Streamlining the Path to Licensure

Over the past 40 years, the requirements for architectural licensure have increased tremendously terms of time and cost to the candidate. In 2012, Texas Architects teamed up with representatives of other AIA "large states" to examine the ARE and IDP process and propose changes for a simpler, more efficient system. The Licensing Task Force findings and recommendations are now available.

Each year, the leaders of the Texas Society of Architects (president, president-elect, EVP, and AIA board representatives) meet with colleagues from other AIA “large states.” This group includes California, New York, Pennsylvania, Florida, New Jersey, and Michigan.

At the 2012 meeting, the licensure process for architectural registration was a primary topic. Out of that discussion, Texas leaders agreed to convene a committee to examine the licensure process and bring recommendations back to the Large States Roundtable in 2013. 

The Path to Architectural Licensure is the result of that effort. This document reviews changes in the Architect Registration Examination (ARE) and Intern Development Program (IDP) over time and includes a summary of proposed changes to the process of licensure.

The back page of the document provides a list of AIA members and CACE members who participated in the committee meetings that were convened by Texas Architects President Larry Speck, FAIA. The committee is comprised of Texas members who represented differing decades of registration, and also by participants from Illinois, New York, California, and Florida. 

The participating states were to take the paper to their own leadership groups and see if those groups would like to endorse the recommendations. That process is currently underway. Ultimately, the paper with any endorsements will be forwarded to NCARB and a request for their response.  

The Path to Architectural Licensure

Presented at the AIA Large States Roundtable, New York, 2013. 


Article Resources

Talk About It

About 5 months ago: Donna Kacmar

I am excited about the new streamlined suggestions. The hardest part about being an architect should be the work, not tracking your internship!

About 3 months ago: Brian George

The Registration Exam that I took in 1977 was 9 divisions and took four days/36 hours to complete, more time than the current exam. The Path to Architectural Licensure presents a starting point for the process (16 hours of testing in one day in 1974) that is both incorrect and illogical on its face, undermining the premise that we have been on a continuous path to "more". Further, the current exam need not stretch over an "indeterminant period of time" and does not require a longer period to complete.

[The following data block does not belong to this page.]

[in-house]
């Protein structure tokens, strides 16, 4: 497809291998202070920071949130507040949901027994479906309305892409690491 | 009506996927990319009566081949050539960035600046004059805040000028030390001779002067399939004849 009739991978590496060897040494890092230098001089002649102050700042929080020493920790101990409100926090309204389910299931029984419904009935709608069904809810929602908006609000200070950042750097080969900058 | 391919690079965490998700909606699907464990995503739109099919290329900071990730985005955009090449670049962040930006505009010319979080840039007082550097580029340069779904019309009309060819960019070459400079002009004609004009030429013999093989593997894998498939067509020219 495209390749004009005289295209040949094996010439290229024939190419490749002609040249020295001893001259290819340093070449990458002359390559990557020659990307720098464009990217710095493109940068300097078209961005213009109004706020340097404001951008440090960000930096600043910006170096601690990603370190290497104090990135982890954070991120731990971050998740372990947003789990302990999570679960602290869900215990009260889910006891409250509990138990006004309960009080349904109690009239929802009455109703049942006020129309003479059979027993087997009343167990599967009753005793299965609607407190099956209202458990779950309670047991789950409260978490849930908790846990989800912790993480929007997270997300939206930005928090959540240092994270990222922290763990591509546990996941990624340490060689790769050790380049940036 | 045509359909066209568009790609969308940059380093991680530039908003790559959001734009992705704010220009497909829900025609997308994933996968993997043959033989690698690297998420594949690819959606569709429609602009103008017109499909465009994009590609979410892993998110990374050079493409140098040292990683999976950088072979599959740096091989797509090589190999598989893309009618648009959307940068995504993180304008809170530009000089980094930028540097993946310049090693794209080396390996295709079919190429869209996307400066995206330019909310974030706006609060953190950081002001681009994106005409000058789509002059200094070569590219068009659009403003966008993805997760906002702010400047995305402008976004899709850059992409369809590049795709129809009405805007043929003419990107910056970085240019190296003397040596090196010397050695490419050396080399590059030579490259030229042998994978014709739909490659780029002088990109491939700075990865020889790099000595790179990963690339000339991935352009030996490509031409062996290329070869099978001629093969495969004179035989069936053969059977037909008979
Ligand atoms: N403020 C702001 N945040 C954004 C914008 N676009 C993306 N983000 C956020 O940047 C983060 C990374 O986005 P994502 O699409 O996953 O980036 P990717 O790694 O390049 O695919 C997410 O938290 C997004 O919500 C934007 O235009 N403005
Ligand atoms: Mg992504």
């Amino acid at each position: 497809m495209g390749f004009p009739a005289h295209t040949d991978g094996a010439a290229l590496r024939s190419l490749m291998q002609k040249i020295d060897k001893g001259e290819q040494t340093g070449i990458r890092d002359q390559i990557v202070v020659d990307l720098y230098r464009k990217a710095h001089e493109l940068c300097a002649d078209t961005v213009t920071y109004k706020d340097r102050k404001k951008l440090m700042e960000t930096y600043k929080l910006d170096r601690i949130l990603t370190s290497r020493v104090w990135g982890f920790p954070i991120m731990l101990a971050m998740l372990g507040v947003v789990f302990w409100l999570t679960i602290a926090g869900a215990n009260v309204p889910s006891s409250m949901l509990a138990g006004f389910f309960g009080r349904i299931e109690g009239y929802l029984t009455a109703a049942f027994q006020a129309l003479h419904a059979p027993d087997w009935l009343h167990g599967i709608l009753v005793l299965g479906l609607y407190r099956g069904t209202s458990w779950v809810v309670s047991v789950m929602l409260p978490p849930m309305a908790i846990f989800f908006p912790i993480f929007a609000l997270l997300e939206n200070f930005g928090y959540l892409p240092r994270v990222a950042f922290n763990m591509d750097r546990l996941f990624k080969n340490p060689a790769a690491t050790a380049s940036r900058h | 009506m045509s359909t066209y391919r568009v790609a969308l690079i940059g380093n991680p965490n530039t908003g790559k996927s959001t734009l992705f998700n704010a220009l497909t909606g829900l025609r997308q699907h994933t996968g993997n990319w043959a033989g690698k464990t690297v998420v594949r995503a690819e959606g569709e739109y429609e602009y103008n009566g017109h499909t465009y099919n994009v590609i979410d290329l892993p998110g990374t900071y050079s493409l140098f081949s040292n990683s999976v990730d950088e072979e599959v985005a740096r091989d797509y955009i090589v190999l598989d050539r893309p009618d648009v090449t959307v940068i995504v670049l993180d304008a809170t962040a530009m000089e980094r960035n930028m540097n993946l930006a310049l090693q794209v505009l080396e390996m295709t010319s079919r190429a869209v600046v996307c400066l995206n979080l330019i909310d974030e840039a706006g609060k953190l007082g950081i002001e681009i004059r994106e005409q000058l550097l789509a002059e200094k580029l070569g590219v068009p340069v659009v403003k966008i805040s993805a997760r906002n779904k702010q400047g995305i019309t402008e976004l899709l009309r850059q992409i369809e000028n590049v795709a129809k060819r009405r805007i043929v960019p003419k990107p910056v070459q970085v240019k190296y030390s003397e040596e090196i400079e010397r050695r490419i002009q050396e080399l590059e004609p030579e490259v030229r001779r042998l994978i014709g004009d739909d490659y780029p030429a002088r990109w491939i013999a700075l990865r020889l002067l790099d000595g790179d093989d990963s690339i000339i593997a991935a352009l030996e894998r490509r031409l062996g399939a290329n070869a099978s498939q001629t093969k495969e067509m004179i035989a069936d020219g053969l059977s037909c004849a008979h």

Points in this document are valid, however, the entire document is undermined by a very sloppy start which calls into question every "fact" presented. It appears very likely that that "facts" have been adjusted to support the argument, in an exceptionally disappointing way.

About 2 months ago: Houston Architect

I am hopeful that these excellent recommendations from the committee will be implemented. For too long our profession has had an attitude of "we're on board, so pull up the rope" when it comes to licensing. I myself have been licensed for 22 years, and I have watched as fewer and fewer of my younger colleagues attempt licensure because the obstacles of the considerable cost, proscriptive experience requirements,etc. Today I spoke with an intern in my office who joined us 4 months ago, and who expressed interest in getting licensed. He worked for 8 years at a large Houston firm, yet was never educated about IDP while he was there. He was shocked to learn that all his experience is lost because of NCARB's "six month rule" requiring that the experience be logged within 2 months of completion. I wish I had better news for him than "Sorry, you'll have to wait another 3 years (at a minimum) to qualify."

About 8 days ago: 70s old school

If we continue to make everything easier and shorter, they will become less knowledgeable and weaker.

Is it just about 'streamlining,' and are we no longer interested in the value of 'what' is learned/gleaned from the time required for worthwhile preparation?